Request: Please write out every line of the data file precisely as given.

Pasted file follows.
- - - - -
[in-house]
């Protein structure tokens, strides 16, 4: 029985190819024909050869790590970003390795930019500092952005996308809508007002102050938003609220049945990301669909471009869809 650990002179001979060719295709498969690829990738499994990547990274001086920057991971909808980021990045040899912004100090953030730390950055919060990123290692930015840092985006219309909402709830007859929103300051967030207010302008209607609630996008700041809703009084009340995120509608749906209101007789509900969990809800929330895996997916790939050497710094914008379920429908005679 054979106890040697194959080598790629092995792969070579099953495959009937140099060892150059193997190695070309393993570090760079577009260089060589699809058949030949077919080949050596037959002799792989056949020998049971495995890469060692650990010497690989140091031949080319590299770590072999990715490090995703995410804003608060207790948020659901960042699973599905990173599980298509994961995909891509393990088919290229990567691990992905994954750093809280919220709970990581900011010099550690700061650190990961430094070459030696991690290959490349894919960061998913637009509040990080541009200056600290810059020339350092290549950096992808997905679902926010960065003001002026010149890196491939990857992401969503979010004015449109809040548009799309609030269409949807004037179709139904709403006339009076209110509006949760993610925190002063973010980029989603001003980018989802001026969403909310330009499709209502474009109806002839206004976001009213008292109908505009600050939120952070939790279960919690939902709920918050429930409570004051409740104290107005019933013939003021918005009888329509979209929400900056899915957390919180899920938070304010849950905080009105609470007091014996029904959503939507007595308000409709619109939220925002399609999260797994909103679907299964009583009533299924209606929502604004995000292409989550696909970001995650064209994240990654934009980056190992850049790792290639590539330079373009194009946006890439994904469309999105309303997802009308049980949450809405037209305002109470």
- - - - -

[in-house]
């Protein structure tokens, strides 16, 4: 029985190819024909050869790590970003390795930019500092952005996308809508007002102050938003609220049945990301669909471009869809 650990002179001979060719295709498969690829990738499994990547990274001086920057991971909808980021990045040899912004100090953030730390950055919060990123290692930015840092985006219309909402709830007859929103300051967030207010302008209607609630996008700041809703009084009340995120509608749906209101007789509900969990809800929330895996997916790939050497710094914008379920429908005679 054979106890040697194959080598790629092995792969070579099953495959009937140099060892150059193997190695070309393993570090760079577009260089060589699809058949030949077919080949050596037959002799792989056949020998049971495995890469060692650990010497690989140091031949080319590299770590072999990715490090995703995410804003608060207790948020659901960042699973599905990173599980298509994961995909891509393990088919290229990567691990992905994954750093809280919220709970990581900011010099550690700061650190990961430094070459030696991690290959490349894919960061998913637009509040990080541009200056600290810059020339350092290549950096992808997905679902926010960065003001002026010149890196491939990857992401969503979010004015449109809040548009799309609030269409949807004037179709139904709403006339009076209110509006949760993610925190002063973010980029989603001003980018989802001026969403909310330009499709209502474009109806002839206004976001009213008292109908505009600050939120952070939790279960919690939902709920918050429930409570004051409740104290107005019933013939003021918005009888329509979209929400900056899915957390919180899920938070304010849950905080009105609470007091014996029904959503939507007595308000409709619109939220925002399609999260797994909103679907299964009583009533299924209606929502604004995000292409989550696909970001995650064209994240990654934009980056190992850049790792290639590539330079373009194009946006890439994904469309999105309303997802009308049980949450809405037209305002109470």